Many of us seek solace in prayer and in church. The familiar rituals and spending time alone with God can be comforting and restorative to our souls and our wounded hearts. Believing in God's divine plan can make sense out of the senseless. And knowing that we will one day be reunited with our loved ones is sometimes the one thing that gets us through.

"The LORD is close to the brokenhearted and saves those who are crushed in spirit." Psalm 34:18

It is also crucial to our healing that we begin to take the vitally important steps to resume our lives. We can't necessarily rush this process, but isolating ourselves for too long only exacerbates the pain of grief and can contribute to the development of depression.

And while certain events—attending a child's birthday party when you have recently lost yours—may be too painful in the beginning, it is important to start participating in the everyday occasions of your life and the lives of your family and friends. Go back to work, to church, volunteer, have dinner or lunch with friends. We may not feel like it at first, but after a few weeks or months, it is healthy and helpful to engage in the regular routine of life again.

Your grief process is not going to be exactly like anyone else's. No one knows exactly how YOU feel. But grief counseling or attending a support group with people who have experienced a similar loss can be very therapeutic--for you AND for them.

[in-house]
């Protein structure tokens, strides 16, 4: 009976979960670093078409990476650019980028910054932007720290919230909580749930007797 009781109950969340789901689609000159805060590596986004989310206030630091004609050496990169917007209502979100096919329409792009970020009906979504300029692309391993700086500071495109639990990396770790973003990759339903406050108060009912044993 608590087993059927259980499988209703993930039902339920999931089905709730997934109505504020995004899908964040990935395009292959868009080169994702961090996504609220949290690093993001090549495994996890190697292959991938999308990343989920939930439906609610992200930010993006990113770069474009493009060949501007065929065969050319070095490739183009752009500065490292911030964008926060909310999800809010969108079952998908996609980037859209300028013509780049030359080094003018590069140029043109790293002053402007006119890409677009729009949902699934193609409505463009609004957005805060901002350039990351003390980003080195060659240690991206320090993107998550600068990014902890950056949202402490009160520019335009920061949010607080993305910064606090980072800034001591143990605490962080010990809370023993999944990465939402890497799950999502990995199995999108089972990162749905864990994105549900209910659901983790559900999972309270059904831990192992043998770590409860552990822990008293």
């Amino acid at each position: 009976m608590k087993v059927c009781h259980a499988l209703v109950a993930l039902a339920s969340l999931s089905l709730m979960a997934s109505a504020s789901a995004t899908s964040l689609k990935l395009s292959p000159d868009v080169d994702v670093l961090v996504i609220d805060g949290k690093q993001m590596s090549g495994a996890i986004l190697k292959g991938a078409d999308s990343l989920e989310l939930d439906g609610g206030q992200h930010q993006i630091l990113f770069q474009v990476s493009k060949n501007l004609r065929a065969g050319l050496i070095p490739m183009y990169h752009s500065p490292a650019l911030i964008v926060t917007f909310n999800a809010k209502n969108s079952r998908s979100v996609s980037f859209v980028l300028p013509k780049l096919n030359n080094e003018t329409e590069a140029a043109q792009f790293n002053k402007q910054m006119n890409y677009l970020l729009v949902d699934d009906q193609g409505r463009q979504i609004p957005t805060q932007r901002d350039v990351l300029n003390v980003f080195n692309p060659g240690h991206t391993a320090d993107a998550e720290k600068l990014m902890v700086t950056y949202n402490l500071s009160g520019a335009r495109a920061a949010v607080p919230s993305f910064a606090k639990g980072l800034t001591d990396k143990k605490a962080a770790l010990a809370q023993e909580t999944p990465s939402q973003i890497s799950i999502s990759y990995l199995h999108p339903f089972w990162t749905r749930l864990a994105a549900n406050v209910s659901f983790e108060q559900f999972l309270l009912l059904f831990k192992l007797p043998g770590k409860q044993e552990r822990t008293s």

Sharing with others who have lost loved ones to suicide has been helpful for me. That type of loss is a unique one that only survivors can truly understand. But so is losing a spouse, a child, a parent, a life-partner and even a pet. So let others minister to your needs. You just may discover that you have something valuable to offer to them as well, and you may find comfort in your shared experiences.

Go easy on yourself. This is unfamiliar territory, so use the resources at your disposal and be willing to enter life again at some point. Make that a primary goal. It is the principal way that you will prevent your grief from overtaking your life. Your loved one wants you to go on, to live life, to find peace, joy and love. You would want the same for anyone you love.

Life is a precious gift, but it comes at a price. The price of living is FEELING—and feeling everything. The joy, the pain, the passion, the agony. For without the darkness, we wouldn't recognize the light.

And that is perhaps, the greatest lesson that grief has to offer us--to seize this gift of life while it is ours to live. To revel in the WHOLE experience and to never take one moment, one breath for granted. That is the essence of this, and all journeys.

"Happiness lies for those who cry, those who hurt, those who have searched and those who have tried, for only they can appreciate the importance of people who have touched their lives through the love of God."
~ Unknown Author

Deborah J. Thompson is a writer, artist and Stephen Minister. Her articles are published by Crosswalk.com and "The Fish" family of Christian radio station websites around the country. She shares "Reflections" on Life and Relationships on her website, www.inspiredreflections.info. And she is working on her first book, Your Life, Your Choice, which gives 5 simple steps to harness the power of your choices and bring more Love, Joy and Peace into your life. Join her on Facebook and Twitter/InspireReflect.

Publication date: September 28, 2010